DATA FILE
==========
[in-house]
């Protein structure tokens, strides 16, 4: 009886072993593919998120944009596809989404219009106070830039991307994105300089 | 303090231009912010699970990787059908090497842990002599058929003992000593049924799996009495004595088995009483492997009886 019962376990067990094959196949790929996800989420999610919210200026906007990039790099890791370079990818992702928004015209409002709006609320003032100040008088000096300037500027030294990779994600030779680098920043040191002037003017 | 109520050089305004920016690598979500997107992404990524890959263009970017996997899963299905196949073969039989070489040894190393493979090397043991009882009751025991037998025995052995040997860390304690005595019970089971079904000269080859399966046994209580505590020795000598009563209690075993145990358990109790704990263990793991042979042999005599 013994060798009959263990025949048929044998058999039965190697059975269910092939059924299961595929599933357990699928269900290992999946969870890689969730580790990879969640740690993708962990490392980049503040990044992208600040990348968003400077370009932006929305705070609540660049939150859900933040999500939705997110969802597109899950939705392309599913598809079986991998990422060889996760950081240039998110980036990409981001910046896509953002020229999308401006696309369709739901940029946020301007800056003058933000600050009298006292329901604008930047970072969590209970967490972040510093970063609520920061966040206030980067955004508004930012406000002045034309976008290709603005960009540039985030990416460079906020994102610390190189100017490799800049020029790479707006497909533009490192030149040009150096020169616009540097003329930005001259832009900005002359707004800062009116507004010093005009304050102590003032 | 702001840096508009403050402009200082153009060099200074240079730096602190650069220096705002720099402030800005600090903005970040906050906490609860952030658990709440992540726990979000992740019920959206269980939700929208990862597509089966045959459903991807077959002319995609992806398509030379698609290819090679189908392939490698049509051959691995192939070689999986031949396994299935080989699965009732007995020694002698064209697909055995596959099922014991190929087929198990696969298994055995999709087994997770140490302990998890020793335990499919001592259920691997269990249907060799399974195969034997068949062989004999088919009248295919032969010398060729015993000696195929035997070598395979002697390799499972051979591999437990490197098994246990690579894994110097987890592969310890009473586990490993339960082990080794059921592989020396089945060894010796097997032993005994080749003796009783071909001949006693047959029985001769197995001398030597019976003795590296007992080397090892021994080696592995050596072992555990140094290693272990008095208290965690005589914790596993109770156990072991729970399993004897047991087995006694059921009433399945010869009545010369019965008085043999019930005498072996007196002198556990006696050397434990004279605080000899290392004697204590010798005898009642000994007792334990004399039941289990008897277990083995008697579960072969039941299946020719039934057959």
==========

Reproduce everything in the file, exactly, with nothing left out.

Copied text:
[in-house]
């Protein structure tokens, strides 16, 4: 009886072993593919998120944009596809989404219009106070830039991307994105300089 | 303090231009912010699970990787059908090497842990002599058929003992000593049924799996009495004595088995009483492997009886 019962376990067990094959196949790929996800989420999610919210200026906007990039790099890791370079990818992702928004015209409002709006609320003032100040008088000096300037500027030294990779994600030779680098920043040191002037003017 | 109520050089305004920016690598979500997107992404990524890959263009970017996997899963299905196949073969039989070489040894190393493979090397043991009882009751025991037998025995052995040997860390304690005595019970089971079904000269080859399966046994209580505590020795000598009563209690075993145990358990109790704990263990793991042979042999005599 013994060798009959263990025949048929044998058999039965190697059975269910092939059924299961595929599933357990699928269900290992999946969870890689969730580790990879969640740690993708962990490392980049503040990044992208600040990348968003400077370009932006929305705070609540660049939150859900933040999500939705997110969802597109899950939705392309599913598809079986991998990422060889996760950081240039998110980036990409981001910046896509953002020229999308401006696309369709739901940029946020301007800056003058933000600050009298006292329901604008930047970072969590209970967490972040510093970063609520920061966040206030980067955004508004930012406000002045034309976008290709603005960009540039985030990416460079906020994102610390190189100017490799800049020029790479707006497909533009490192030149040009150096020169616009540097003329930005001259832009900005002359707004800062009116507004010093005009304050102590003032 | 702001840096508009403050402009200082153009060099200074240079730096602190650069220096705002720099402030800005600090903005970040906050906490609860952030658990709440992540726990979000992740019920959206269980939700929208990862597509089966045959459903991807077959002319995609992806398509030379698609290819090679189908392939490698049509051959691995192939070689999986031949396994299935080989699965009732007995020694002698064209697909055995596959099922014991190929087929198990696969298994055995999709087994997770140490302990998890020793335990499919001592259920691997269990249907060799399974195969034997068949062989004999088919009248295919032969010398060729015993000696195929035997070598395979002697390799499972051979591999437990490197098994246990690579894994110097987890592969310890009473586990490993339960082990080794059921592989020396089945060894010796097997032993005994080749003796009783071909001949006693047959029985001769197995001398030597019976003795590296007992080397090892021994080696592995050596072992555990140094290693272990008095208290965690005589914790596993109770156990072991729970399993004897047991087995006694059921009433399945010869009545010369019965008085043999019930005498072996007196002198556990006696050397434990004279605080000899290392004697204590010798005898009642000994007792334990004399039941289990008897277990083995008697579960072969039941299946020719039934057959």